Having gotten a deal on an Intel 4000 chassis, I absolutely do not recommend them unless you like a lot of tinkering.
  • The fans use 6-pin connectors that will not work if the motherboard fan headers are too cramped. Also, the cables are short, and you can't use extensions because of the 6-pin connectors. I bought this fan plug kit and replaced all the 6-pin connectors with standard 4-pin. The extra two pins are for the fan fail LED on the hot-swap carrier. Since this will never work unless you have a motherboard with BMC support for the extra pins, it's perfectly safe to just clip the wires and toss them.
  • The fans draw so much power that you cannot plug more than one fan into a single header. So, unless you have at least 6 fan headers (5 for the fans and one for CPU cooler), you'll have to use some kind of splitter with power insertion.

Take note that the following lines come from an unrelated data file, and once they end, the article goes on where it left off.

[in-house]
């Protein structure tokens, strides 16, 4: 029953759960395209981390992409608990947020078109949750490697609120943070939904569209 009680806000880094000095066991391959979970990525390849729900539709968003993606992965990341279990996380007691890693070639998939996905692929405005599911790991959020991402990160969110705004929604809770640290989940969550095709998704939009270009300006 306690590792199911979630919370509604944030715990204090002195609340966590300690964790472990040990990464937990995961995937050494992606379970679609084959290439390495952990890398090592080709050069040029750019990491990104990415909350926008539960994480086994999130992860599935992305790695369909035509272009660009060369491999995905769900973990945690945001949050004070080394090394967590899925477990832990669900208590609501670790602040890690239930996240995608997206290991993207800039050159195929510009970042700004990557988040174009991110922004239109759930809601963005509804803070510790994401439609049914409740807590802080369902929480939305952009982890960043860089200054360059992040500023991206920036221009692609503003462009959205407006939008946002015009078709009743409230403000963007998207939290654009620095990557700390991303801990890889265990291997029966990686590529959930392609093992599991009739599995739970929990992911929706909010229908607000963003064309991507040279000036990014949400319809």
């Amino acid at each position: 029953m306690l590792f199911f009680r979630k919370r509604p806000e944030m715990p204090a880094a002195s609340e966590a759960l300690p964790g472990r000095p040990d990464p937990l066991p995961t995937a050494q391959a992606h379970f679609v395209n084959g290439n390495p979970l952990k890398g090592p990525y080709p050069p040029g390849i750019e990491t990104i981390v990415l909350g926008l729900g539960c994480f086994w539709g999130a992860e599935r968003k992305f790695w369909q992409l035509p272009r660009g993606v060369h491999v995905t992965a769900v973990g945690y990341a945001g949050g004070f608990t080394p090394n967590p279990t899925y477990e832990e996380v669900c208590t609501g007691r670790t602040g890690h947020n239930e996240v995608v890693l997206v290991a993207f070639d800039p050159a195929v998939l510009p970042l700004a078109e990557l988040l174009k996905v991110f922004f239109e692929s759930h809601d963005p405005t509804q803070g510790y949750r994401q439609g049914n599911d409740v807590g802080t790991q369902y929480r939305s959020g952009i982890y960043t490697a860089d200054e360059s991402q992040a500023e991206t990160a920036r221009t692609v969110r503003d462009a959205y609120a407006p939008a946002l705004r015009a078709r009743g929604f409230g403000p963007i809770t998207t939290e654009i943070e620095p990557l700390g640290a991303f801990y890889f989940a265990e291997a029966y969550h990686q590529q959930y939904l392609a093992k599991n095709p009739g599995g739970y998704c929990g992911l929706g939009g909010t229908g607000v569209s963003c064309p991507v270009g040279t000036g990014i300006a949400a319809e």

• The fans are 80x80x35mm and they are held in place by pressure alone, so you can't just buy replacement 80x80x25mm fans. And, even if you do something like 3D print a spacer, the fans are hard-wired into the hot-swap bracket connector. It is bizarre that it requires no tools to insert/remove the fan from the hot-swap carrier, but you need very special tools to actually connect/disconnect the wires.
  • The chassis connector for the motherboard power/reset/HDD LED/etc. is essentially Intel proprietary. Technically, it's an SSI standard, but nobody but Intel seems to use it, so you'll have to either re-wire the connector to match your motherboard, or build a converter cable.
But, it will accept any ATX standard motherboard up to E-ATX size.
 
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nutsnax

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Having gotten a deal on an Intel 4000 chassis, I absolutely do not recommend them unless you like a lot of tinkering.